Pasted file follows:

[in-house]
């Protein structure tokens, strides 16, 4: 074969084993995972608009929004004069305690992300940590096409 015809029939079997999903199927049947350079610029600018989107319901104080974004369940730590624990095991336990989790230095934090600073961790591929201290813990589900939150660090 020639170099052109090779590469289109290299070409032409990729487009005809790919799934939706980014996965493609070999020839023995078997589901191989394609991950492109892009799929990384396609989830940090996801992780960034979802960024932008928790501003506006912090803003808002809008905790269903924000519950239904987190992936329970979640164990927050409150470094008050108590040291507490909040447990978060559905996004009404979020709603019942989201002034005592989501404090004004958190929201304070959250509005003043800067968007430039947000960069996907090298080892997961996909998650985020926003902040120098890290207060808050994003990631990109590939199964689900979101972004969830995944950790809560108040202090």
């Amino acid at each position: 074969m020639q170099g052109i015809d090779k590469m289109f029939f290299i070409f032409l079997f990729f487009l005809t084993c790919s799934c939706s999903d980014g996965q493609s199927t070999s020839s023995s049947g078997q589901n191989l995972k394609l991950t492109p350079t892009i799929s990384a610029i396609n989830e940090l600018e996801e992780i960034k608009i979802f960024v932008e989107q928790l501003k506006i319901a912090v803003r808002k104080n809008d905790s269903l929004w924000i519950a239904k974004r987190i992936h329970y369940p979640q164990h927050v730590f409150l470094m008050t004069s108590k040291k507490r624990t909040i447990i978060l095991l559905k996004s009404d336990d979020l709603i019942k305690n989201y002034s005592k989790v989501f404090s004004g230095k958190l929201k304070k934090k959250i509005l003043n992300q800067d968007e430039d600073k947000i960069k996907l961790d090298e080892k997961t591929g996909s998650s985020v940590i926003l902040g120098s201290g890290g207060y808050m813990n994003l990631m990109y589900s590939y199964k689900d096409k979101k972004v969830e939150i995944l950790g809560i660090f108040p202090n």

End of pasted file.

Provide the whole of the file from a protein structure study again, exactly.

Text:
[in-house]
């Protein structure tokens, strides 16, 4: 074969084993995972608009929004004069305690992300940590096409 015809029939079997999903199927049947350079610029600018989107319901104080974004369940730590624990095991336990989790230095934090600073961790591929201290813990589900939150660090 020639170099052109090779590469289109290299070409032409990729487009005809790919799934939706980014996965493609070999020839023995078997589901191989394609991950492109892009799929990384396609989830940090996801992780960034979802960024932008928790501003506006912090803003808002809008905790269903924000519950239904987190992936329970979640164990927050409150470094008050108590040291507490909040447990978060559905996004009404979020709603019942989201002034005592989501404090004004958190929201304070959250509005003043800067968007430039947000960069996907090298080892997961996909998650985020926003902040120098890290207060808050994003990631990109590939199964689900979101972004969830995944950790809560108040202090």
């Amino acid at each position: 074969m020639q170099g052109i015809d090779k590469m289109f029939f290299i070409f032409l079997f990729f487009l005809t084993c790919s799934c939706s999903d980014g996965q493609s199927t070999s020839s023995s049947g078997q589901n191989l995972k394609l991950t492109p350079t892009i799929s990384a610029i396609n989830e940090l600018e996801e992780i960034k608009i979802f960024v932008e989107q928790l501003k506006i319901a912090v803003r808002k104080n809008d905790s269903l929004w924000i519950a239904k974004r987190i992936h329970y369940p979640q164990h927050v730590f409150l470094m008050t004069s108590k040291k507490r624990t909040i447990i978060l095991l559905k996004s009404d336990d979020l709603i019942k305690n989201y002034s005592k989790v989501f404090s004004g230095k958190l929201k304070k934090k959250i509005l003043n992300q800067d968007e430039d600073k947000i960069k996907l961790d090298e080892k997961t591929g996909s998650s985020v940590i926003l902040g120098s201290g890290g207060y808050m813990n994003l990631m990109y589900s590939y199964k689900d096409k979101k972004v969830e939150i995944l950790g809560i660090f108040p202090n």